As tap-and-go mobile payment capabilities roll out across the world, Australian organisations have been slow to implement the technology in the face of low demand. However, as people grow to understand the benefits of a virtual identity, it’s only a matter of time before sentiments change.

 

“Mobile payments are the way of the future,” explains Kareem Tawansi from Solentive Technology Group. “Right now, we carry around our keys, wallets and phones, and if you lose your wallet, you can’t back it up. It’s exciting to think we won’t have to carry a wallet around to pay for things!”

The CEO says some people cannot envisage using tap-and-go mobile technology until they actually see other people using it and how it works. In a recent survey, less than 30% of respondents indicated that they intended to use tap-and-go mobile payment capabilities over the next few months.

“Most people don’t understand what the technology can do as it’s new,” Tawansi said. “People are sometimes naturally wary before they become more comfortable with an idea. Once they start to see people using it, they can see its benefits in action and will therefore be more open to adoption.”

Australian financial institutions have already begun to experiment with tap-and-go mobile payments, using near-field communication (NFC) enabled mobile phone cases, and stickers placed on the back of phones. Whilst Australian banks, Westpac and Commonwealth have launched tap-and-go payment capabilities embedded in some modern Android smartphones, other financial institutions have been slow to produce a system based on NFC capability built into handsets.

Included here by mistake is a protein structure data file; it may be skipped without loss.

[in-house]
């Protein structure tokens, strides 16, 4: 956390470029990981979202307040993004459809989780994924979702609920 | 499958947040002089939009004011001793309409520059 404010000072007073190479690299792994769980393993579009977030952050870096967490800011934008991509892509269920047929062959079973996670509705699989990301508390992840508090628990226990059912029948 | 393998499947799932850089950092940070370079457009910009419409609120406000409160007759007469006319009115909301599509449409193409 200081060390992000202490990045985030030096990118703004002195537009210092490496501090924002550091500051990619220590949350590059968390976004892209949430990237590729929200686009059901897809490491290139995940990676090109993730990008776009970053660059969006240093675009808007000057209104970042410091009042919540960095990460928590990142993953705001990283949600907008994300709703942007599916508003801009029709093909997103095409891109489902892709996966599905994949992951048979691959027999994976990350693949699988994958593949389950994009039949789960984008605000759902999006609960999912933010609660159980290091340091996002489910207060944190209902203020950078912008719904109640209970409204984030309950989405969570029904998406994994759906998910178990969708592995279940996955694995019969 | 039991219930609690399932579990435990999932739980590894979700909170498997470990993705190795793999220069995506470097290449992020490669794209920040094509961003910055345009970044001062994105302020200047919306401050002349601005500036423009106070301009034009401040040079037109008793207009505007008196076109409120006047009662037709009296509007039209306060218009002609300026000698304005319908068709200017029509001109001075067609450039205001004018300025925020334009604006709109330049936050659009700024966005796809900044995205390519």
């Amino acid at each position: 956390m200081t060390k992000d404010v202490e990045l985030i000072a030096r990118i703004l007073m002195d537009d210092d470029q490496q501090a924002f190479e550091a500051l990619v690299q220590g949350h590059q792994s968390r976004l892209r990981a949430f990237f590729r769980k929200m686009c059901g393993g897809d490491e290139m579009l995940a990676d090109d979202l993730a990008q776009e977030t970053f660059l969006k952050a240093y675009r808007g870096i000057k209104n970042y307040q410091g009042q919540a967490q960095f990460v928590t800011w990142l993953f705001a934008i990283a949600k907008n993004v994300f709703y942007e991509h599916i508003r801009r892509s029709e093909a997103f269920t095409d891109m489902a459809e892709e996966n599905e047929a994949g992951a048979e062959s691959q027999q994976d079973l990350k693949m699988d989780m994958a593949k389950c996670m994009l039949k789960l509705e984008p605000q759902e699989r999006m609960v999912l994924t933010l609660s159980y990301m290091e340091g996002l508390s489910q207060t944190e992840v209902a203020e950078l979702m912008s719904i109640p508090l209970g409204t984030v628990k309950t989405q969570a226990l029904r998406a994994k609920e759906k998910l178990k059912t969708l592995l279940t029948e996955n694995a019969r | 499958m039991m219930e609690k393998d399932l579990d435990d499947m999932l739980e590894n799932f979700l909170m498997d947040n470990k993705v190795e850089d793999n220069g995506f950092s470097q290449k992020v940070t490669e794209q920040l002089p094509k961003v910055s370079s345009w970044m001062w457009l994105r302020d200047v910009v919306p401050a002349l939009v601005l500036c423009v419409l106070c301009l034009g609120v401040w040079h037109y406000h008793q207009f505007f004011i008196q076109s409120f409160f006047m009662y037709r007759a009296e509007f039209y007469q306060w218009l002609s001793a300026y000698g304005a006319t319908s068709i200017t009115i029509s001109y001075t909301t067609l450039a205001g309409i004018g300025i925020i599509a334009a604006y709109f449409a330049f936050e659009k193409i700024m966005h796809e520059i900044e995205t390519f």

Despite the slow uptake, tap-and-go smartphone technology is well on its way. Ten years ago, we would not have envisaged that more than half the population would be using smartphones by 2014, 80% of children under 15 would have access to the internet, and that we would simply tap our credit cards on a PayWave system for instant payment at retail outlets. The adoption of tap-and-go mobile payment facilities will be the next phase where NFC will permeate our lives for the better.

Tawansi says now is the time for forward-thinking organisations to invest in a mobile NFC ecosystem. With NFC-enabled watches, wristbands, key rings and fobs now in common use across Europe for contactless payments, there is no reason why it won’t work in Australia. As our identities become virtual rather than physical, the tap-and-go mobile trend will become a normal part of life.